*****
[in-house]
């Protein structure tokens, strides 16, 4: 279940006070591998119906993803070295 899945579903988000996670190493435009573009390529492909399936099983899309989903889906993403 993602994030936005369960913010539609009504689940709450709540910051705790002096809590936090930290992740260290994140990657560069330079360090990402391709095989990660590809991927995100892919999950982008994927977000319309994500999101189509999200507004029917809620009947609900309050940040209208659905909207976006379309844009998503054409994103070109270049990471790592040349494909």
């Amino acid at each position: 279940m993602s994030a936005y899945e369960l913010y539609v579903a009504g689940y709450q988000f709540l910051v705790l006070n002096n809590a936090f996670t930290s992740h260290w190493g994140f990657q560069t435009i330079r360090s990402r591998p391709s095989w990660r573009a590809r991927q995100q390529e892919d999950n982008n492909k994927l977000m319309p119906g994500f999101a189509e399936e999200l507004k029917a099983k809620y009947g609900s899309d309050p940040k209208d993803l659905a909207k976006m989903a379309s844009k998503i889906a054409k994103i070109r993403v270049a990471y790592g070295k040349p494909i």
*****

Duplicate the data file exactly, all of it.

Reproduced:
[in-house]
């Protein structure tokens, strides 16, 4: 279940006070591998119906993803070295 899945579903988000996670190493435009573009390529492909399936099983899309989903889906993403 993602994030936005369960913010539609009504689940709450709540910051705790002096809590936090930290992740260290994140990657560069330079360090990402391709095989990660590809991927995100892919999950982008994927977000319309994500999101189509999200507004029917809620009947609900309050940040209208659905909207976006379309844009998503054409994103070109270049990471790592040349494909």
């Amino acid at each position: 279940m993602s994030a936005y899945e369960l913010y539609v579903a009504g689940y709450q988000f709540l910051v705790l006070n002096n809590a936090f996670t930290s992740h260290w190493g994140f990657q560069t435009i330079r360090s990402r591998p391709s095989w990660r573009a590809r991927q995100q390529e892919d999950n982008n492909k994927l977000m319309p119906g994500f999101a189509e399936e999200l507004k029917a099983k809620y009947g609900s899309d309050p940040k209208d993803l659905a909207k976006m989903a379309s844009k998503i889906a054409k994103i070109r993403v270049a990471y790592g070295k040349p494909i």